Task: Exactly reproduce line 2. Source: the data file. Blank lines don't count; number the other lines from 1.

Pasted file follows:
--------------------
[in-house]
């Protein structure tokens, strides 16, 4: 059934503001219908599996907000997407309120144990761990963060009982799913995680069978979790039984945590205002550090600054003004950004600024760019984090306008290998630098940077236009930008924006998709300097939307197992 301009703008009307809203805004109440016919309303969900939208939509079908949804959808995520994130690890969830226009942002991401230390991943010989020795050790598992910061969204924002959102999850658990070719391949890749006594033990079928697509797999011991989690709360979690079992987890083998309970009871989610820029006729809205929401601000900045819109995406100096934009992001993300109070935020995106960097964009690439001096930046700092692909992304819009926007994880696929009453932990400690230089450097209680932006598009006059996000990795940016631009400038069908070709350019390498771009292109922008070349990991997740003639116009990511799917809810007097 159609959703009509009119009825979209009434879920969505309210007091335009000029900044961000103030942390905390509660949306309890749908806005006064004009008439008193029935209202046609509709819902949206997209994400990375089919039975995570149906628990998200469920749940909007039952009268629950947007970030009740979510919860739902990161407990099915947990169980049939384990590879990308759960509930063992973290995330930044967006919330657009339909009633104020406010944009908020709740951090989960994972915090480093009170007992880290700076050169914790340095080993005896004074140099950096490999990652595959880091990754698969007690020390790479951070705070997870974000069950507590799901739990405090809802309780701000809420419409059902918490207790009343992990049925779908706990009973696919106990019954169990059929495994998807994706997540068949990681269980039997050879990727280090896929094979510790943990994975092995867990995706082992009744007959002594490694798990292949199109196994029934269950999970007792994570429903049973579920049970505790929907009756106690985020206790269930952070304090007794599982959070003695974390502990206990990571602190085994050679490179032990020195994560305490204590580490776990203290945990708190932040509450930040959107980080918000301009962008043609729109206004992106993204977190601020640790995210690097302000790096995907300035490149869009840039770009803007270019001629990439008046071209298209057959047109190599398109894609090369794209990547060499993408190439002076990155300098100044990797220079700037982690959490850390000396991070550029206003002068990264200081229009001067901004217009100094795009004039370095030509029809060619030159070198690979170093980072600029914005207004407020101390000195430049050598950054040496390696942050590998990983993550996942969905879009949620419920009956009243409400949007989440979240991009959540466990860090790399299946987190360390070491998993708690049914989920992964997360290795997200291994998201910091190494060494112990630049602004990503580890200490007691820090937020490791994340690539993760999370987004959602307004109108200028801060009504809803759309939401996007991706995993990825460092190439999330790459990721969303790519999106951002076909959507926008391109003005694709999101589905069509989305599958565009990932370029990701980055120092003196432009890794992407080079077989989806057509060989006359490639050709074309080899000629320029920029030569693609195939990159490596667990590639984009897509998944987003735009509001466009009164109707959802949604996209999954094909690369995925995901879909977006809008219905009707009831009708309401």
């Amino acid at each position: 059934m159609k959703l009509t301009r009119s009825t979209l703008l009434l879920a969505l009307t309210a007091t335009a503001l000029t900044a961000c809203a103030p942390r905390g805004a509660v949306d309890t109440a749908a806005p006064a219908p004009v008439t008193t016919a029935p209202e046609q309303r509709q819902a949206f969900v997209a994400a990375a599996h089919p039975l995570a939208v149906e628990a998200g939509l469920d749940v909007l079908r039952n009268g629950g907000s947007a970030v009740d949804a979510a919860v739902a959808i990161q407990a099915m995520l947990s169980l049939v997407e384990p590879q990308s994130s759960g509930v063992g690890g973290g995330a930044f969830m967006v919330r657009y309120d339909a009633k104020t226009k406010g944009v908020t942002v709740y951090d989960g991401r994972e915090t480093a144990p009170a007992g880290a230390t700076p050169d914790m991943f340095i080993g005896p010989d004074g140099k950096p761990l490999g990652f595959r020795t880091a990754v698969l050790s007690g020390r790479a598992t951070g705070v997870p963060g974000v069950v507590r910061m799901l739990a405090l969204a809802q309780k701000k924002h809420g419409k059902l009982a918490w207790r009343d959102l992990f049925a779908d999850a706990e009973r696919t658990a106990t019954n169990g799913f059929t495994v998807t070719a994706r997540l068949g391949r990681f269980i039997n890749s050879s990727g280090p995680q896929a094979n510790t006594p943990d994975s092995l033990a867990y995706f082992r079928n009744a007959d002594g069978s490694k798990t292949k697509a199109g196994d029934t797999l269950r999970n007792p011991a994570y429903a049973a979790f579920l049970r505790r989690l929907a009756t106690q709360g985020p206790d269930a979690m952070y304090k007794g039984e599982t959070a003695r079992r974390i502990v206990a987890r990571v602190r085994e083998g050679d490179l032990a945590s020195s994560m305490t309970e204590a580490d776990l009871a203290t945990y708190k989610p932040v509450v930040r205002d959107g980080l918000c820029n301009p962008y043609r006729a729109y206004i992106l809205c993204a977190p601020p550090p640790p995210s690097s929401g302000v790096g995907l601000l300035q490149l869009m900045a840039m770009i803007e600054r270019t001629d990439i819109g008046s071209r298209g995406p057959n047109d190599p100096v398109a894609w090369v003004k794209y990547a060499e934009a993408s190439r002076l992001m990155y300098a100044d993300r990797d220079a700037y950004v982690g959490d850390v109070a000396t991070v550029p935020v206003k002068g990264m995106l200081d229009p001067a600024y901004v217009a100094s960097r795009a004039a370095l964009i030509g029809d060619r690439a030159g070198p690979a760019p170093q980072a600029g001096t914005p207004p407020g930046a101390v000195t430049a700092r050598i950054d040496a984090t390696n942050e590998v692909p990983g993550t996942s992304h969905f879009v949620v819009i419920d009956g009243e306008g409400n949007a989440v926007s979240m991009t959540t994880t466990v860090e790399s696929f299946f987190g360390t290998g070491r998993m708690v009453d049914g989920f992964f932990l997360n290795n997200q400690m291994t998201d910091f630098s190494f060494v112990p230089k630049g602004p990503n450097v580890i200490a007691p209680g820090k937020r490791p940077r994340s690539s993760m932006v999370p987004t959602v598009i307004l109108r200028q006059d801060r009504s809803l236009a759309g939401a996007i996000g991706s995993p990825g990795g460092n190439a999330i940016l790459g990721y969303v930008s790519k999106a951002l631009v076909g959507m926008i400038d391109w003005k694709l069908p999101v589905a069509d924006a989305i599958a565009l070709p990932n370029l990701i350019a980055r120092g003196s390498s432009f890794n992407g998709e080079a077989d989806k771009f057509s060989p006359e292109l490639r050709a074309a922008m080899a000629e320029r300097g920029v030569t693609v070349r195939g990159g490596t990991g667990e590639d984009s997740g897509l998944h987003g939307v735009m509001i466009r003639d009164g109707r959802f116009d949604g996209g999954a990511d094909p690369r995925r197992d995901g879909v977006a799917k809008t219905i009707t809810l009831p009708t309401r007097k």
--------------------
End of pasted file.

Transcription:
């Protein structure tokens, strides 16, 4: 059934503001219908599996907000997407309120144990761990963060009982799913995680069978979790039984945590205002550090600054003004950004600024760019984090306008290998630098940077236009930008924006998709300097939307197992 301009703008009307809203805004109440016919309303969900939208939509079908949804959808995520994130690890969830226009942002991401230390991943010989020795050790598992910061969204924002959102999850658990070719391949890749006594033990079928697509797999011991989690709360979690079992987890083998309970009871989610820029006729809205929401601000900045819109995406100096934009992001993300109070935020995106960097964009690439001096930046700092692909992304819009926007994880696929009453932990400690230089450097209680932006598009006059996000990795940016631009400038069908070709350019390498771009292109922008070349990991997740003639116009990511799917809810007097 159609959703009509009119009825979209009434879920969505309210007091335009000029900044961000103030942390905390509660949306309890749908806005006064004009008439008193029935209202046609509709819902949206997209994400990375089919039975995570149906628990998200469920749940909007039952009268629950947007970030009740979510919860739902990161407990099915947990169980049939384990590879990308759960509930063992973290995330930044967006919330657009339909009633104020406010944009908020709740951090989960994972915090480093009170007992880290700076050169914790340095080993005896004074140099950096490999990652595959880091990754698969007690020390790479951070705070997870974000069950507590799901739990405090809802309780701000809420419409059902918490207790009343992990049925779908706990009973696919106990019954169990059929495994998807994706997540068949990681269980039997050879990727280090896929094979510790943990994975092995867990995706082992009744007959002594490694798990292949199109196994029934269950999970007792994570429903049973579920049970505790929907009756106690985020206790269930952070304090007794599982959070003695974390502990206990990571602190085994050679490179032990020195994560305490204590580490776990203290945990708190932040509450930040959107980080918000301009962008043609729109206004992106993204977190601020640790995210690097302000790096995907300035490149869009840039770009803007270019001629990439008046071209298209057959047109190599398109894609090369794209990547060499993408190439002076990155300098100044990797220079700037982690959490850390000396991070550029206003002068990264200081229009001067901004217009100094795009004039370095030509029809060619030159070198690979170093980072600029914005207004407020101390000195430049050598950054040496390696942050590998990983993550996942969905879009949620419920009956009243409400949007989440979240991009959540466990860090790399299946987190360390070491998993708690049914989920992964997360290795997200291994998201910091190494060494112990630049602004990503580890200490007691820090937020490791994340690539993760999370987004959602307004109108200028801060009504809803759309939401996007991706995993990825460092190439999330790459990721969303790519999106951002076909959507926008391109003005694709999101589905069509989305599958565009990932370029990701980055120092003196432009890794992407080079077989989806057509060989006359490639050709074309080899000629320029920029030569693609195939990159490596667990590639984009897509998944987003735009509001466009009164109707959802949604996209999954094909690369995925995901879909977006809008219905009707009831009708309401």